True, at governmental (and occasionally also at other publicly funded) schools, exemption schemes are provided to patch up any concerns about the religious and educational rights of the non- or dissimilarly religious. In that way, most parents seemingly get what they want from schooling: confessional religion teaching or no religion teaching at all. International human rights monitoring bodies perpetuate this situation. Despite optouts having been rejected in socio-legal studies, international monitoring bodies keep accepting exemption schemes as wholesale solutions to the problem of religious compulsion within governmental schools. This is bad enough in its own right, for opt-outs do not quite remedy anything but rather are part of the problem here; they foster peer pressure, stigmatisation, bullying, differential treatment, familial issues, and identity issues amongst impressionable persons (Mawhinney, 2006; Mawhinney
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et al., 2010; Mawhinney et al., 2012). Furthermore, the direct by-product of monitoring bodies’ uncritical endorsement of confessional religious teaching in the governmental school classroom is that objective, critical, and pluralistic teaching about religions never really gets a chance.
If international human rights jurisprudence, informed by social science, were to effectively banish confessional religion teaching from publicly funded school classrooms, it would be interesting to see what states would want and what parents would want for their children. Would it be to maintain objectivity by obstinately avoiding any reference to religion, or would it be to ensure objective, critical, and pluralistic instruction by teaching the various religions and worldviews that are important to a country? In many Western countries these would include Islam, Christianity, Judaism, and, not to be omitted, non-religious beliefs - in many states the “no religion” box is amongst the most popular ones in the census.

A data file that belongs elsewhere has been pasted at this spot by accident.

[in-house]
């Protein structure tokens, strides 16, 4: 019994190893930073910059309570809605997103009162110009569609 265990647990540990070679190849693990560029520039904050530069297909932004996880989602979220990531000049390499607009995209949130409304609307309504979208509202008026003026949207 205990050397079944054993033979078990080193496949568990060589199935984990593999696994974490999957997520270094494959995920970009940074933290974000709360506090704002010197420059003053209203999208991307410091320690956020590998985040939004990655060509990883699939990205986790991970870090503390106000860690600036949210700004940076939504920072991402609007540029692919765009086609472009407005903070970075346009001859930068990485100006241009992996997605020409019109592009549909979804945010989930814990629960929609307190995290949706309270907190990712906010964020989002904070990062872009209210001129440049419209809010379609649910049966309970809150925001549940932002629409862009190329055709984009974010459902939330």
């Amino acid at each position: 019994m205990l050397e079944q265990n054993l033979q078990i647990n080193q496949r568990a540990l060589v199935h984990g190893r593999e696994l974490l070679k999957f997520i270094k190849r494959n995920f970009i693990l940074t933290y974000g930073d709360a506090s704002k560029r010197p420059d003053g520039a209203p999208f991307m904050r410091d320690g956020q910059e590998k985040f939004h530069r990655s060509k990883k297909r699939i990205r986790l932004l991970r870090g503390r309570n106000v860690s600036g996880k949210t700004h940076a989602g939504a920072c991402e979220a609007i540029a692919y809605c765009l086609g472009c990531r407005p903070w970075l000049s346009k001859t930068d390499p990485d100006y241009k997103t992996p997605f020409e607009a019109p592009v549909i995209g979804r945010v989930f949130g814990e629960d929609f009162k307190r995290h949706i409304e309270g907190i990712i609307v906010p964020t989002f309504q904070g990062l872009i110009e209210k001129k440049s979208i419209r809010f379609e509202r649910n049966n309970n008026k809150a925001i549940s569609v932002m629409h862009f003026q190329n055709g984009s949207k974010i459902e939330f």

Is the former alternative - avoiding any mention of religion in the curriculum - even possible? Can history or art or ethics even be discussed without touching upon religions? And in the latter approach, how many parents would be opposed to such teaching precisely because it is conveyed in an objective, critical, and pluralistic fashion? How many parents would, like the Muslim parents mentioned in the chapter on England, voice concerns about a pluralistic - “shopping list” - RE? Admittedly, that number might be quite high, but let us not forget that there are options remaining, facilitated by the right to create (denominational) schools outside the realm of governmental school education. Not only in rather “pluralist” or “multicultural” nations like the Netherlands and the UK, but also in a “secular” state such as France is this policy a genuine option for Christians, but also for Muslims and other religious groups. This residual right to avail oneself of non-public schooling remains at all times for those parents who essentially oppose aspects of governmental schooling as a result of scruples over the latter’s very publicness.
In contrast to the Toledo Guiding Principles, which suggest that in public schools the state has “exclusive responsibility for teaching about religion” (Vacca, 2019, 122), according to canon law, “it is the Church’s responsibility to design the curriculum for religious education in all schools” (Vacca, 2019, 122). Not surprisingly, this view is adopted by the Muslim community; it is this religious community (or its representative organ) and not the state that in most European states or regions is responsible for IRE/IRI as a separate and confessional subject in state-funded schools. Besides the fact that this sounds like a principled rather than a practical irreconcilability of visions on governmental school education and the role of religion therein, another important consideration appears to have been omitted in that analysis. Most actors, including religious ones, who have made concerted efforts to bring to a haltinternational or domestic teaching-about-religions initiatives have done so based on one fear: Teaching about religions may very well become a resounding success. It might succeed in absolute numbers (i.e., in the number of schools offering such a curriculum), and it also might do so from - among other perspectives - a human rights perspective (promoting tolerance, diversity, etc.). Like most conflicts, the one over teaching modalities vis-à-vis religion within governmental schools ultimately boils down to a turf war.
- 1. E.g., held in the landmark 1976 Kjeldsen, Busk Madsen and Pedersen v. Denmark, para. 53 and repeated ever since, e.g., in the 2007 landmark judgment of Folgero and Othersv. Norway, para. 84(h).
- 2. Kjeldsen, Busk Madsen and Pedersen v. Denmark, para. 53; Folgerp and Others v. Norway, para. 84(g).